Cars formed long lines at water distribution centers in Flint, Michigan, after Governor Rick Snyder (R) announced on Friday that the state will no longer supply free water bottles to Flint residents.
This decision was accompanied by a government report stating that, for nearly two years, "[Lead and Copper Rule] data and thousands of other tests" have shown that Flint's water tests the same as—and in some cases better than—similar cities across the state. According to that same report, "state taxpayers have provided more than $350 million to Flint, in addition to the $100 million from the federal government" in order to improve water quality, replace pipes, and support other forms of recovery for Flint residents.
Some officials criticized Snyder’s move, in part because the city is still recovering from long-standing problems with water that hit crisis levels in 2014 when Flint residents found dangerous levels of lead in their tap water. And although Flint's water supply meets federal standards, water can still pick up lead if it flows through the thousands of pipes that have not yet been replaced in the city.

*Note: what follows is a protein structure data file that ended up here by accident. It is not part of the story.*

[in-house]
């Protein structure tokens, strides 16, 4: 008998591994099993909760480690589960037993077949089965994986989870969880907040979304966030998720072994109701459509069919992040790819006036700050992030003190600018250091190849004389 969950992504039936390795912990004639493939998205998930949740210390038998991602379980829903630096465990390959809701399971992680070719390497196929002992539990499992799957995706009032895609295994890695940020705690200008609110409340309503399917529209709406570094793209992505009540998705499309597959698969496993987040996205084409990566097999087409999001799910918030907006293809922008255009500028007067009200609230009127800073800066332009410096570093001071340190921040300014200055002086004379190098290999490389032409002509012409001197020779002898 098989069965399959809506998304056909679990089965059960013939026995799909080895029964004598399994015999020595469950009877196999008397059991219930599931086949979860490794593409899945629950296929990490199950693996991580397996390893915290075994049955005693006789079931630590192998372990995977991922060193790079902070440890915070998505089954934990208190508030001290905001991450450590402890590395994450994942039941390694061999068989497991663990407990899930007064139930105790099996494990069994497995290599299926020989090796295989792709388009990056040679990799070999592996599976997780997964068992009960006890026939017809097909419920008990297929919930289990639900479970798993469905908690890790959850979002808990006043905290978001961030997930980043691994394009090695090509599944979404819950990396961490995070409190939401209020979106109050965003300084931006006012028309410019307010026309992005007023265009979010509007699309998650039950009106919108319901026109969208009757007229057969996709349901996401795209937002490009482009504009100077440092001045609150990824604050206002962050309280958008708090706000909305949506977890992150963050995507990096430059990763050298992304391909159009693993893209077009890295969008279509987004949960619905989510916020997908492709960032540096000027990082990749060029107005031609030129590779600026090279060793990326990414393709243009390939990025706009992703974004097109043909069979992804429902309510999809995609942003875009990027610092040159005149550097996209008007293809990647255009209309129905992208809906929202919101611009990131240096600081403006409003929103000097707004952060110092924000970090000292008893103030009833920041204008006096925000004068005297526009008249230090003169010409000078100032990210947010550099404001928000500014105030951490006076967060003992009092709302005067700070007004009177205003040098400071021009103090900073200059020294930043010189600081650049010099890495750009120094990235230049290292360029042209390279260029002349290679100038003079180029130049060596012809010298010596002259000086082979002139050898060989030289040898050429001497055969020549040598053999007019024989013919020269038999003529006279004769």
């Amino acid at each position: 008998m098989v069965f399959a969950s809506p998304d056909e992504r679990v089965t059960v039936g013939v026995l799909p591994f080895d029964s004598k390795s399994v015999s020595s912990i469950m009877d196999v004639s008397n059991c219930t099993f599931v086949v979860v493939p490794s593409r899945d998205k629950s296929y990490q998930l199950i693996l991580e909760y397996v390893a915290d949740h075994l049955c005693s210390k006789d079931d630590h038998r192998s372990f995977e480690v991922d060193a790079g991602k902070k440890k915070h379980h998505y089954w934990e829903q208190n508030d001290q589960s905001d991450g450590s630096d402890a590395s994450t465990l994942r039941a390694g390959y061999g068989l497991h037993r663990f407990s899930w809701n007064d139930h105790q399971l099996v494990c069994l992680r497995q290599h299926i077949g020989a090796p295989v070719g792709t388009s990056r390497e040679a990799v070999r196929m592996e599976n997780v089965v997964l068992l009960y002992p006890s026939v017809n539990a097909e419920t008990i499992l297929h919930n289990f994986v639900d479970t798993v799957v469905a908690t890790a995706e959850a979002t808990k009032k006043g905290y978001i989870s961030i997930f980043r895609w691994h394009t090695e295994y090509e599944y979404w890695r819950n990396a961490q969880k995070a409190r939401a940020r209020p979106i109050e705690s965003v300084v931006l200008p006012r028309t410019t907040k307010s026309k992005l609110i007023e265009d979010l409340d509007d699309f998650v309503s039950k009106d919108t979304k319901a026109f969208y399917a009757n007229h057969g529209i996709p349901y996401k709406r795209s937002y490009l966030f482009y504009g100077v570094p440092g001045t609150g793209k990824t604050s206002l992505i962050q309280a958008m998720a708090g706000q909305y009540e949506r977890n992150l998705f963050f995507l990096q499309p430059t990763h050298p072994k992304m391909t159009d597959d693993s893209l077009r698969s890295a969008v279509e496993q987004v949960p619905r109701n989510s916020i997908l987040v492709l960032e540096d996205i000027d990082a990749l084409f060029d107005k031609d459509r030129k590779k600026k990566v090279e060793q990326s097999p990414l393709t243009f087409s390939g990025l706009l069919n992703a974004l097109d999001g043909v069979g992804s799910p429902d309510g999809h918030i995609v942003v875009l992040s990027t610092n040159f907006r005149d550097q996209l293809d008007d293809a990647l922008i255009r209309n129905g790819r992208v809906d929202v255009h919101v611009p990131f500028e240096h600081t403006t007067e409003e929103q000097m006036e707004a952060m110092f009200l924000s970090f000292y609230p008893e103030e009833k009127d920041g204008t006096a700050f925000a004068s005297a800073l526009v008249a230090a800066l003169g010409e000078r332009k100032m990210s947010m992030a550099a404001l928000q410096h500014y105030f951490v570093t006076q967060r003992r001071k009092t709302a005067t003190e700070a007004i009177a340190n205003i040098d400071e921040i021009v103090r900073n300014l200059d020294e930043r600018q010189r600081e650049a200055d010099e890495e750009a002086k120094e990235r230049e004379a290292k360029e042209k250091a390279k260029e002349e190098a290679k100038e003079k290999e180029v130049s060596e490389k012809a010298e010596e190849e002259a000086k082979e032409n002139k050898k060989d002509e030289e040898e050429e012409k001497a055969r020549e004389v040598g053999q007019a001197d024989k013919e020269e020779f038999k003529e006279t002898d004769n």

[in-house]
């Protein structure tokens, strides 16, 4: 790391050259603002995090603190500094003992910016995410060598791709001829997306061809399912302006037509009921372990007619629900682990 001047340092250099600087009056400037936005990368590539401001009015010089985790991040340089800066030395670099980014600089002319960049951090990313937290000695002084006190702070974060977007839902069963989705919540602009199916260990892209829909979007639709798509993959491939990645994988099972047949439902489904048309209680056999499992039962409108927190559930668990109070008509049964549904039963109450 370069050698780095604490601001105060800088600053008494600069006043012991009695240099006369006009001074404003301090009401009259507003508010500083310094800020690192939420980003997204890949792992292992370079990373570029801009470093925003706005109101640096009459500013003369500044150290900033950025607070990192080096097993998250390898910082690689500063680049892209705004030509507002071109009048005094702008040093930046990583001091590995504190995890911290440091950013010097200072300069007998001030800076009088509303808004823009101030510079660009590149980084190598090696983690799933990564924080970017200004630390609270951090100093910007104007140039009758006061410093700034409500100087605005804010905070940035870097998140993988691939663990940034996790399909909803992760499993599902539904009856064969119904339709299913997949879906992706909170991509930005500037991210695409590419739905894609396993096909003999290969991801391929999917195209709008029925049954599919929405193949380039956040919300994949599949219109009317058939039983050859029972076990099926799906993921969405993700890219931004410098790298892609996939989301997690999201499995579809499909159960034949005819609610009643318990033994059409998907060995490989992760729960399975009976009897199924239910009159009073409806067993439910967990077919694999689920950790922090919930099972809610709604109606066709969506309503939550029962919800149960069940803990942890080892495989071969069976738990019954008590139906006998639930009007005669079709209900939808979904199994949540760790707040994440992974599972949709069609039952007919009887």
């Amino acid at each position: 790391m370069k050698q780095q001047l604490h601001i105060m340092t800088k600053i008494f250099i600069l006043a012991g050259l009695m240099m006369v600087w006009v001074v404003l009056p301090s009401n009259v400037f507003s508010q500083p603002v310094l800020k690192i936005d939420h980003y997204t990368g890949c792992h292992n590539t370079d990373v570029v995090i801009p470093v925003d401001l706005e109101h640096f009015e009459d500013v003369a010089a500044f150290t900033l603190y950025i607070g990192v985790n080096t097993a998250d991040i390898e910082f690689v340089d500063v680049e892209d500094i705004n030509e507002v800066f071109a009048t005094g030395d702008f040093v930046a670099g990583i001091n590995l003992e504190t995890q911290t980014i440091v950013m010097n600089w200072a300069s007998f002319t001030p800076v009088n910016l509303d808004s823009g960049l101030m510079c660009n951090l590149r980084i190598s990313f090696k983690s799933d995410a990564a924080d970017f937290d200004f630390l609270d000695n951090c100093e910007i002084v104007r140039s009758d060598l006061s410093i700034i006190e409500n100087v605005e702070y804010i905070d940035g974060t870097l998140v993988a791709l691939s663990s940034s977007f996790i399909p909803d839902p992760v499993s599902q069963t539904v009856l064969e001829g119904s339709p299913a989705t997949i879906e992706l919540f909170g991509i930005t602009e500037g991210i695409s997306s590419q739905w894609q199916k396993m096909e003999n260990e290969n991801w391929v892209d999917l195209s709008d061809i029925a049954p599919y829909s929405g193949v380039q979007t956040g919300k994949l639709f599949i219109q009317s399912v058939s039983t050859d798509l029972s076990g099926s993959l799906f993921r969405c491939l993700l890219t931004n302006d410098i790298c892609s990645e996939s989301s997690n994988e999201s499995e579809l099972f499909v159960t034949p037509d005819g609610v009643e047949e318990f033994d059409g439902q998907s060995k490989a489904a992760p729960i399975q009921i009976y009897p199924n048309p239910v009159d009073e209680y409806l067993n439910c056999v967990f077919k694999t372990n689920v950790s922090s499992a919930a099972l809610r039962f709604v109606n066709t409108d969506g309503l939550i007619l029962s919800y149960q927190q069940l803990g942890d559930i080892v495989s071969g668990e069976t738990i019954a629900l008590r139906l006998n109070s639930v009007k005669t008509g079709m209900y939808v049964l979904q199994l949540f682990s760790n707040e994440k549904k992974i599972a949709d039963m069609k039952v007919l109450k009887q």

Michigan State Representative Sheldon Neeley (D) denounced Snyder's decision. "Governor Snyder has failed to address the psychological trauma that his administration put the people of Flint through," he said in a statement. "The fact is, the people of Flint don't trust the Snyder administration or the science they pay for."